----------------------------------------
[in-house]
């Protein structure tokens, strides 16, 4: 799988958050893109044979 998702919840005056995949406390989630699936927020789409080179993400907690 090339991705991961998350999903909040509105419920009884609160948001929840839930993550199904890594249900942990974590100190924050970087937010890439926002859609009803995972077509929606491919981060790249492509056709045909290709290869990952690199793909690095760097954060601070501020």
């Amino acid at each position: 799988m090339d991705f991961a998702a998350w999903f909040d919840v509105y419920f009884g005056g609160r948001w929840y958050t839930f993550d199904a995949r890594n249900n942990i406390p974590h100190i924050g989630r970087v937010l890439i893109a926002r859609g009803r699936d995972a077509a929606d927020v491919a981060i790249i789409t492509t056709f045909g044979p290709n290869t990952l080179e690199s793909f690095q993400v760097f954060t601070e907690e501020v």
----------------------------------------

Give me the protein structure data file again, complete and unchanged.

[in-house]
């Protein structure tokens, strides 16, 4: 799988958050893109044979 998702919840005056995949406390989630699936927020789409080179993400907690 090339991705991961998350999903909040509105419920009884609160948001929840839930993550199904890594249900942990974590100190924050970087937010890439926002859609009803995972077509929606491919981060790249492509056709045909290709290869990952690199793909690095760097954060601070501020």
């Amino acid at each position: 799988m090339d991705f991961a998702a998350w999903f909040d919840v509105y419920f009884g005056g609160r948001w929840y958050t839930f993550d199904a995949r890594n249900n942990i406390p974590h100190i924050g989630r970087v937010l890439i893109a926002r859609g009803r699936d995972a077509a929606d927020v491919a981060i790249i789409t492509t056709f045909g044979p290709n290869t990952l080179e690199s793909f690095q993400v760097f954060t601070e907690e501020v």